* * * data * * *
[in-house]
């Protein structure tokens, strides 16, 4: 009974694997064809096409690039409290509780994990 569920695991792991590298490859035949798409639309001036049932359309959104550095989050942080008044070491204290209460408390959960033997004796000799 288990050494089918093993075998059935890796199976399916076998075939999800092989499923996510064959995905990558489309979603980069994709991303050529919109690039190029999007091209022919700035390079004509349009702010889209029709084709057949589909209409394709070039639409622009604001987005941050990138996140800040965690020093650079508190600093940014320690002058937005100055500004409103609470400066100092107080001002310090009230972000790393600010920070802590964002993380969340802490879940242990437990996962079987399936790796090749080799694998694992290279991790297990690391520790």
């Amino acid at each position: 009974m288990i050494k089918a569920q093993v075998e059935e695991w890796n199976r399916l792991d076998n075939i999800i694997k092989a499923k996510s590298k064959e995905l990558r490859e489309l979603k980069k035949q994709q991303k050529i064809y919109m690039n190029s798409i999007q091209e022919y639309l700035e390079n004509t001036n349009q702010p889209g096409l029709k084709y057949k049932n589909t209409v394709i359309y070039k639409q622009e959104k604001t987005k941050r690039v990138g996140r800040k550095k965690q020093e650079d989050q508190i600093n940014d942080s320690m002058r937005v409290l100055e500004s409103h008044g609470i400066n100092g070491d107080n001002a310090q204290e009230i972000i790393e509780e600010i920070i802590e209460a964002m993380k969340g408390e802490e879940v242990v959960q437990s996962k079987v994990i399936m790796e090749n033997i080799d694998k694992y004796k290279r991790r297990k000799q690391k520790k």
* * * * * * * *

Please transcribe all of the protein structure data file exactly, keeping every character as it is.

[in-house]
């Protein structure tokens, strides 16, 4: 009974694997064809096409690039409290509780994990 569920695991792991590298490859035949798409639309001036049932359309959104550095989050942080008044070491204290209460408390959960033997004796000799 288990050494089918093993075998059935890796199976399916076998075939999800092989499923996510064959995905990558489309979603980069994709991303050529919109690039190029999007091209022919700035390079004509349009702010889209029709084709057949589909209409394709070039639409622009604001987005941050990138996140800040965690020093650079508190600093940014320690002058937005100055500004409103609470400066100092107080001002310090009230972000790393600010920070802590964002993380969340802490879940242990437990996962079987399936790796090749080799694998694992290279991790297990690391520790």
């Amino acid at each position: 009974m288990i050494k089918a569920q093993v075998e059935e695991w890796n199976r399916l792991d076998n075939i999800i694997k092989a499923k996510s590298k064959e995905l990558r490859e489309l979603k980069k035949q994709q991303k050529i064809y919109m690039n190029s798409i999007q091209e022919y639309l700035e390079n004509t001036n349009q702010p889209g096409l029709k084709y057949k049932n589909t209409v394709i359309y070039k639409q622009e959104k604001t987005k941050r690039v990138g996140r800040k550095k965690q020093e650079d989050q508190i600093n940014d942080s320690m002058r937005v409290l100055e500004s409103h008044g609470i400066n100092g070491d107080n001002a310090q204290e009230i972000i790393e509780e600010i920070i802590e209460a964002m993380k969340g408390e802490e879940v242990v959960q437990s996962k079987v994990i399936m790796e090749n033997i080799d694998k694992y004796k290279r991790r297990k000799q690391k520790k």